Soren: Do you know that feeling when you’re doing something and you know you have your hands on something real and it’s honest? We wrote so many songs that we could handpick only honest songs. If you try to write something and you’re head is in that process, you can be 100% sure that it’s not going to work. If you do it just honest and naive … then the song will write itself.
David: That was the first barrier we had to break when we started writing. How do we get away from our nest? You know, we wanted to recapture that feeling - making an honest song that you want to play for others. That reflects something that you’re proud of. We had that feeling when we made the first album. So we’re trying to capture that feeling again.
Q: Is that why you guys tackled the ballad (“Stuck on You”)?
Soren: We needed to be pushed to write this album. We sent that song to our management and thought “There’s no way we’re going to be able to do this” and they called five minutes after and were like “Are you ---- serious? That might be the next single for you guys.” And it’s so weird - creativity is something you can’t put your finger on what it is but you just know when it’s right.
David: From the first album to the second album, there is that difference. But I think it also had to do with us really pushing each other. We also have to develop and show new sides of us and go into different areas with our music. I think that’s very important for any artist.
Q: Do those songs give you a chance to slow down on stage? Because I’ve seen you twice and you are all over the place.
David: (laughs) I think they do.
Soren: I think that when you suddenly have two albums and when we have a chance to sit down and make a proper headlining set - which I can’t wait for - I think it’s going to be extremely awesome to make a set that is based on that production of us having a lot of choices instead of just going “1 2 3 4 AAHHH” and then we get off stage. Because we always do that - it’s our nature to do that. But it’s also going to be cool to show more sides. Because you limit yourself if you don’t allow other sources of creativity to be a part of your act.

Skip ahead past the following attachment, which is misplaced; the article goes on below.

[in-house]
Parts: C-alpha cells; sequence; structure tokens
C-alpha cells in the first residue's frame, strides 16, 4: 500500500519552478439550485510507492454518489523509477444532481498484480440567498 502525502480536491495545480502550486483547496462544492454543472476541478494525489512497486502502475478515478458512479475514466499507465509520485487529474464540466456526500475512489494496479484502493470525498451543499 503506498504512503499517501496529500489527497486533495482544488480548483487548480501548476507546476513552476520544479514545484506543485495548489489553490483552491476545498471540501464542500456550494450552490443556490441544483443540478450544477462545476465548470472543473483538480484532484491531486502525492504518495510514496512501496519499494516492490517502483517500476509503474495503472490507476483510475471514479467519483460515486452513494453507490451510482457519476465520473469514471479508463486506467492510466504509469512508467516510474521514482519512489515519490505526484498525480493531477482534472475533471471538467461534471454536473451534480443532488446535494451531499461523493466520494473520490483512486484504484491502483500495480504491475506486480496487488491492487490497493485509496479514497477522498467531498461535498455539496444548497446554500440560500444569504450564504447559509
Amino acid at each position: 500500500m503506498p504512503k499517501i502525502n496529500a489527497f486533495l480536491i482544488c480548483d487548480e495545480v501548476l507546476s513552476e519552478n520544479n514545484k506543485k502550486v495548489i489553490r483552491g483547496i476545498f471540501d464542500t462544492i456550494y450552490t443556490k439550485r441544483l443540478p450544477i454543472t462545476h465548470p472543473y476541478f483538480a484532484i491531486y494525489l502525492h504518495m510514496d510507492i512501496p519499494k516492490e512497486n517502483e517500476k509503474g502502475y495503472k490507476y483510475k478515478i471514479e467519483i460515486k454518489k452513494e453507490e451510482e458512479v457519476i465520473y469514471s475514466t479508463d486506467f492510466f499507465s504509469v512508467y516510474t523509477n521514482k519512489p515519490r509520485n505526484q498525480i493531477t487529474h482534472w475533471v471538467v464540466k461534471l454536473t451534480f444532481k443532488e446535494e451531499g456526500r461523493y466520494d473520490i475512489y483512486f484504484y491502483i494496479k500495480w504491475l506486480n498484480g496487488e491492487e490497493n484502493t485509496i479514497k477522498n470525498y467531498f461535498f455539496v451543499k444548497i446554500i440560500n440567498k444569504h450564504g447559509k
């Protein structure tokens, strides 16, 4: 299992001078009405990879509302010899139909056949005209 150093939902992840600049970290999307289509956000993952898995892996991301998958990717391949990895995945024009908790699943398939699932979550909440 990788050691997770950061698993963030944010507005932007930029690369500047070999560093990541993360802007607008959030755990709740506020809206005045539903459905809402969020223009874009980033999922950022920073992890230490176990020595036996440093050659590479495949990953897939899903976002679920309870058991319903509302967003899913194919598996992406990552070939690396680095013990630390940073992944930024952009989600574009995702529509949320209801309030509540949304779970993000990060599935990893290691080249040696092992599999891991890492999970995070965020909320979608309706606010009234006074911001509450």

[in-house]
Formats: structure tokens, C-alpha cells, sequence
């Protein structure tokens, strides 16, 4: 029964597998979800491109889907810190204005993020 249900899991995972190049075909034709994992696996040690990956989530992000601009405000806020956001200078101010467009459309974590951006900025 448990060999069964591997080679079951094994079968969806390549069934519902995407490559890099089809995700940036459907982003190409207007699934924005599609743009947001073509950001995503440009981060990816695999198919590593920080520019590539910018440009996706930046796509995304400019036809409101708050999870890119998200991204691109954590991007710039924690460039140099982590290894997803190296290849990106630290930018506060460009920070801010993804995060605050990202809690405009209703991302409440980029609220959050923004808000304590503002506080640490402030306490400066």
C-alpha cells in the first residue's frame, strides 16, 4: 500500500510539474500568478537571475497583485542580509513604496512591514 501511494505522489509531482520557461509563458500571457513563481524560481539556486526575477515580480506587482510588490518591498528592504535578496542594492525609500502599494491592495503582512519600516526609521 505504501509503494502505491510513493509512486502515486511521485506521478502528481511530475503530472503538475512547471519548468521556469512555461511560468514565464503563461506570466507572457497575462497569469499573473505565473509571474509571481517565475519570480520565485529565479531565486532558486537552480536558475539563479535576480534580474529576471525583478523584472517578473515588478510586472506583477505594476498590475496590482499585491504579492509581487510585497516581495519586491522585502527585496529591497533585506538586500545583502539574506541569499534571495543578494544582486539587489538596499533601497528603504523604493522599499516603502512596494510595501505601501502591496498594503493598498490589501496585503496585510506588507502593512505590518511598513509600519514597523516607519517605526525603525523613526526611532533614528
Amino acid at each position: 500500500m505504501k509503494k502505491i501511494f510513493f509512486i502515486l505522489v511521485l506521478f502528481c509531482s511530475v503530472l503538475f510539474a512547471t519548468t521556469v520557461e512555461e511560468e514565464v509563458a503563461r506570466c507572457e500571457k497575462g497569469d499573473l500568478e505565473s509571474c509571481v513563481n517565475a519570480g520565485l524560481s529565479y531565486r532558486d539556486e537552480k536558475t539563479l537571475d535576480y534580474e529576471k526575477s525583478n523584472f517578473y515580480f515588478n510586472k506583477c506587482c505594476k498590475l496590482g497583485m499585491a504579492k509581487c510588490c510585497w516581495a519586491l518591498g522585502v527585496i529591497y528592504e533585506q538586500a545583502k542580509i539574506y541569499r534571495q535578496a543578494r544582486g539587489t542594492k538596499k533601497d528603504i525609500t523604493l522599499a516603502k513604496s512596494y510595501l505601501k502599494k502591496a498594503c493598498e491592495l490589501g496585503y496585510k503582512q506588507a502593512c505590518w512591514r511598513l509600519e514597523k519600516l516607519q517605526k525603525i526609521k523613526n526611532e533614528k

David: But we spoke about that the other day. The more that we’re developing, we also have to develop the show as well and learn to use that energy in a different way. There’s only so many times we can throw a guitar in the air or stand on our heads, you know what I mean?
Soren: Here's a fun note that may answer some questions: on the first album, that was my first time ever playing guitar. I’m actually a piano player. So to be able use my main instrument on stage would also be really cool. That’s definitely going to happen. It would even be fun to do some piano stuff with songs from the first album.
Q: What made you guys want to re-edit “Give Me Hope?”
Louis: That’s actually a funny story because “Give Me Hope” was before I was in the band but I know that what you’re hearing now is actually the way it was written before.
Soren: It just became more of a punky song on the first album because that suited that album a little better. But we always loved this version. It was just cool to give it another chance.
David: It’s also very relevant to today’s music and what’s happening with the scene. It’s done, it’s there - why not put it on and give it another chance.
Q: Any highlights from touring the states the past few years?
David: The thing that I find very interesting is the reality of moving from Denmark to here - when it all happened in Denmark it happened so quick. Going through what we went through in the past few years was so insane. We’ve played hundreds of concerts and we’ve toured America and really grown attached to it in a way.
Soren: Absolutely the most insane thing any of us have tried. This is a dream. It’s such an honor that we are able to live in America. It’s something that we always wanted to do. Our fan base is absolutely wonderful. We have so much positivity. It’s just the best thing that’s happened to any of us.